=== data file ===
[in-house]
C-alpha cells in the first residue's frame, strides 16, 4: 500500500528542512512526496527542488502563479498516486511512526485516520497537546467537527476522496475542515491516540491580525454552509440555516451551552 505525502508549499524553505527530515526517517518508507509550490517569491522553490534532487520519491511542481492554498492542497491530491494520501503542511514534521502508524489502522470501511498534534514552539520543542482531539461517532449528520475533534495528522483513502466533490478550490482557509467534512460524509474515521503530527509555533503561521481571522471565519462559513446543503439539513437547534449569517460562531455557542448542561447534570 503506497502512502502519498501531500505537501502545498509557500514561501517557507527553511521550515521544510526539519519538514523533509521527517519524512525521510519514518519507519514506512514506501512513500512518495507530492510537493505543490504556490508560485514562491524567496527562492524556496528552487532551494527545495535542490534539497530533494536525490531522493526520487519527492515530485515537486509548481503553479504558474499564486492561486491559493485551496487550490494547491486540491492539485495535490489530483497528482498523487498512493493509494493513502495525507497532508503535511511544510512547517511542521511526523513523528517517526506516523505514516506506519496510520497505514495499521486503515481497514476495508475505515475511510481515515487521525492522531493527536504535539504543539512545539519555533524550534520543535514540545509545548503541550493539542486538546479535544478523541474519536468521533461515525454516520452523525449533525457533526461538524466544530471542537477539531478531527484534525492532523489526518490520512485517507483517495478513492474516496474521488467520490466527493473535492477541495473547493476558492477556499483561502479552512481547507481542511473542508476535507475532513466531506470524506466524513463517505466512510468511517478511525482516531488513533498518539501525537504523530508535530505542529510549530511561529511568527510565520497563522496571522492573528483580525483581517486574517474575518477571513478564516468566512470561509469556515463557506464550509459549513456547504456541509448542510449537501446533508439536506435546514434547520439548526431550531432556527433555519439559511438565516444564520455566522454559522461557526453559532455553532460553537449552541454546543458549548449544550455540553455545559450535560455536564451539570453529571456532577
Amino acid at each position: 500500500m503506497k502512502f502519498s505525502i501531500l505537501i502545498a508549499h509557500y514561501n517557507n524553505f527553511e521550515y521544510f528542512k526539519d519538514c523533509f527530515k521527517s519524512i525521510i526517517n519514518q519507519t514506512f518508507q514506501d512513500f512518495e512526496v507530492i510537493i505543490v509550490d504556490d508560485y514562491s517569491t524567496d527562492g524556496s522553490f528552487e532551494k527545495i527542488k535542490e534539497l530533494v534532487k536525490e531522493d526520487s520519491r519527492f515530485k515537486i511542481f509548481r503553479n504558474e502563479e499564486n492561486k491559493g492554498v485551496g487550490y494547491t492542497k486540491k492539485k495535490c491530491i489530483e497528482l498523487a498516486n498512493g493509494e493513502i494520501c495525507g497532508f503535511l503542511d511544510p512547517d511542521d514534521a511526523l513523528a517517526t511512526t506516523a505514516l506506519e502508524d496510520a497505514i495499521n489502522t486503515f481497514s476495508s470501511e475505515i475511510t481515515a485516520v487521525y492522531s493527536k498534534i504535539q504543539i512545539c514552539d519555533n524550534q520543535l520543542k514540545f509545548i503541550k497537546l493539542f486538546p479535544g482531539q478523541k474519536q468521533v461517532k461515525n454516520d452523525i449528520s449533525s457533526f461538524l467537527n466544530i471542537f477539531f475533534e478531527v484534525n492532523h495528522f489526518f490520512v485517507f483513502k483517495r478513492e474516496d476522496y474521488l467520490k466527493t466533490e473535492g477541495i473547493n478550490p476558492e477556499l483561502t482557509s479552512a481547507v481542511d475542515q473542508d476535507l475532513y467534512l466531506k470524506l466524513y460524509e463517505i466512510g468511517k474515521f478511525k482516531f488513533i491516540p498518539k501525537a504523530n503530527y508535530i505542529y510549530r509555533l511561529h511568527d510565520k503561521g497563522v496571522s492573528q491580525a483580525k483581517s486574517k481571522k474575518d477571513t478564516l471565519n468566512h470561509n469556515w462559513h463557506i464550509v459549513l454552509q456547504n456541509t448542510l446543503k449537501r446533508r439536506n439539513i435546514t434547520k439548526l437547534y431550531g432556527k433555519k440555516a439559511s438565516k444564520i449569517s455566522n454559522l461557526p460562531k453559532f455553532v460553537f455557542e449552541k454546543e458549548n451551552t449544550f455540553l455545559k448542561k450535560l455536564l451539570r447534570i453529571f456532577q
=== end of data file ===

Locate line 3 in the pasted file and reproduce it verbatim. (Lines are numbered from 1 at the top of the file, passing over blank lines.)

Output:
Amino acid at each position: 500500500m503506497k502512502f502519498s505525502i501531500l505537501i502545498a508549499h509557500y514561501n517557507n524553505f527553511e521550515y521544510f528542512k526539519d519538514c523533509f527530515k521527517s519524512i525521510i526517517n519514518q519507519t514506512f518508507q514506501d512513500f512518495e512526496v507530492i510537493i505543490v509550490d504556490d508560485y514562491s517569491t524567496d527562492g524556496s522553490f528552487e532551494k527545495i527542488k535542490e534539497l530533494v534532487k536525490e531522493d526520487s520519491r519527492f515530485k515537486i511542481f509548481r503553479n504558474e502563479e499564486n492561486k491559493g492554498v485551496g487550490y494547491t492542497k486540491k492539485k495535490c491530491i489530483e497528482l498523487a498516486n498512493g493509494e493513502i494520501c495525507g497532508f503535511l503542511d511544510p512547517d511542521d514534521a511526523l513523528a517517526t511512526t506516523a505514516l506506519e502508524d496510520a497505514i495499521n489502522t486503515f481497514s476495508s470501511e475505515i475511510t481515515a485516520v487521525y492522531s493527536k498534534i504535539q504543539i512545539c514552539d519555533n524550534q520543535l520543542k514540545f509545548i503541550k497537546l493539542f486538546p479535544g482531539q478523541k474519536q468521533v461517532k461515525n454516520d452523525i449528520s449533525s457533526f461538524l467537527n466544530i471542537f477539531f475533534e478531527v484534525n492532523h495528522f489526518f490520512v485517507f483513502k483517495r478513492e474516496d476522496y474521488l467520490k466527493t466533490e473535492g477541495i473547493n478550490p476558492e477556499l483561502t482557509s479552512a481547507v481542511d475542515q473542508d476535507l475532513y467534512l466531506k470524506l466524513y460524509e463517505i466512510g468511517k474515521f478511525k482516531f488513533i491516540p498518539k501525537a504523530n503530527y508535530i505542529y510549530r509555533l511561529h511568527d510565520k503561521g497563522v496571522s492573528q491580525a483580525k483581517s486574517k481571522k474575518d477571513t478564516l471565519n468566512h470561509n469556515w462559513h463557506i464550509v459549513l454552509q456547504n456541509t448542510l446543503k449537501r446533508r439536506n439539513i435546514t434547520k439548526l437547534y431550531g432556527k433555519k440555516a439559511s438565516k444564520i449569517s455566522n454559522l461557526p460562531k453559532f455553532v460553537f455557542e449552541k454546543e458549548n451551552t449544550f455540553l455545559k448542561k450535560l455536564l451539570r447534570i453529571f456532577q